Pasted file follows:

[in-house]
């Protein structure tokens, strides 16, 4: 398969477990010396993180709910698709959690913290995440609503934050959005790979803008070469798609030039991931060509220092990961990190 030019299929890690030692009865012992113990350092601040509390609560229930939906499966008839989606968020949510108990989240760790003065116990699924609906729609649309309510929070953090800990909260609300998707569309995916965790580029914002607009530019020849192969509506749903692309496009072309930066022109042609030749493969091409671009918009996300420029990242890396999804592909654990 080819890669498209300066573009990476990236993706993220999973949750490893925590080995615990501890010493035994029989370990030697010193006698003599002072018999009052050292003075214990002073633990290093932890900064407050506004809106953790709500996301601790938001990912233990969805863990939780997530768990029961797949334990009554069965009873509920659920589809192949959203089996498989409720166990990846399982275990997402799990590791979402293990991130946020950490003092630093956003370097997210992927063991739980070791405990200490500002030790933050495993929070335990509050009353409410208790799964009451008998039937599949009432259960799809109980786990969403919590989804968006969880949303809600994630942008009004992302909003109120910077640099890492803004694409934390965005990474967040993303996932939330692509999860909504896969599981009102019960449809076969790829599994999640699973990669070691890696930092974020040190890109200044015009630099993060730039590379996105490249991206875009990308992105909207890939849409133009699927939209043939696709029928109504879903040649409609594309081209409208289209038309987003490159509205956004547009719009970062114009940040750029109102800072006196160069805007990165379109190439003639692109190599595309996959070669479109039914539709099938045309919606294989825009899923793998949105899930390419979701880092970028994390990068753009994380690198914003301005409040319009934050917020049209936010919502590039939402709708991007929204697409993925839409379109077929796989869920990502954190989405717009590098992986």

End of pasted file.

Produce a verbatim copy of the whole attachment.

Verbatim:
[in-house]
């Protein structure tokens, strides 16, 4: 398969477990010396993180709910698709959690913290995440609503934050959005790979803008070469798609030039991931060509220092990961990190 030019299929890690030692009865012992113990350092601040509390609560229930939906499966008839989606968020949510108990989240760790003065116990699924609906729609649309309510929070953090800990909260609300998707569309995916965790580029914002607009530019020849192969509506749903692309496009072309930066022109042609030749493969091409671009918009996300420029990242890396999804592909654990 080819890669498209300066573009990476990236993706993220999973949750490893925590080995615990501890010493035994029989370990030697010193006698003599002072018999009052050292003075214990002073633990290093932890900064407050506004809106953790709500996301601790938001990912233990969805863990939780997530768990029961797949334990009554069965009873509920659920589809192949959203089996498989409720166990990846399982275990997402799990590791979402293990991130946020950490003092630093956003370097997210992927063991739980070791405990200490500002030790933050495993929070335990509050009353409410208790799964009451008998039937599949009432259960799809109980786990969403919590989804968006969880949303809600994630942008009004992302909003109120910077640099890492803004694409934390965005990474967040993303996932939330692509999860909504896969599981009102019960449809076969790829599994999640699973990669070691890696930092974020040190890109200044015009630099993060730039590379996105490249991206875009990308992105909207890939849409133009699927939209043939696709029928109504879903040649409609594309081209409208289209038309987003490159509205956004547009719009970062114009940040750029109102800072006196160069805007990165379109190439003639692109190599595309996959070669479109039914539709099938045309919606294989825009899923793998949105899930390419979701880092970028994390990068753009994380690198914003301005409040319009934050917020049209936010919502590039939402709708991007929204697409993925839409379109077929796989869920990502954190989405717009590098992986």